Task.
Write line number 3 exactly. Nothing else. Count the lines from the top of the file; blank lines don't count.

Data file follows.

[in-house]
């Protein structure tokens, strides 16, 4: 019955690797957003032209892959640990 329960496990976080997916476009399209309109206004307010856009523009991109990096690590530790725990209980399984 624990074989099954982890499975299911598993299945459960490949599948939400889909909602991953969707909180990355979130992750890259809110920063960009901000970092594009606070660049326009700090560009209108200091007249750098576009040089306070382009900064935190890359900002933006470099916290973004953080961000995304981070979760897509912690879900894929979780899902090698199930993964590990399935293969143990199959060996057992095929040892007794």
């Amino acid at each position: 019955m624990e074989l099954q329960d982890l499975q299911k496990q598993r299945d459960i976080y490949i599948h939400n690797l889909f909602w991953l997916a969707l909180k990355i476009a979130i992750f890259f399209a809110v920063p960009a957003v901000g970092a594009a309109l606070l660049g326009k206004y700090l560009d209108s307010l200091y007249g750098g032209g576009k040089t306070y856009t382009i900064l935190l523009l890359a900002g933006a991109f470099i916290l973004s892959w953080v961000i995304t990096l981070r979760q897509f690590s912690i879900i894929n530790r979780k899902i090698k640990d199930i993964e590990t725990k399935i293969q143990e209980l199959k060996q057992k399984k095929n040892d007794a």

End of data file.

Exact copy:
């Amino acid at each position: 019955m624990e074989l099954q329960d982890l499975q299911k496990q598993r299945d459960i976080y490949i599948h939400n690797l889909f909602w991953l997916a969707l909180k990355i476009a979130i992750f890259f399209a809110v920063p960009a957003v901000g970092a594009a309109l606070l660049g326009k206004y700090l560009d209108s307010l200091y007249g750098g032209g576009k040089t306070y856009t382009i900064l935190l523009l890359a900002g933006a991109f470099i916290l973004s892959w953080v961000i995304t990096l981070r979760q897509f690590s912690i879900i894929n530790r979780k899902i090698k640990d199930i993964e590990t725990k399935i293969q143990e209980l199959k060996q057992k399984k095929n040892d007794a």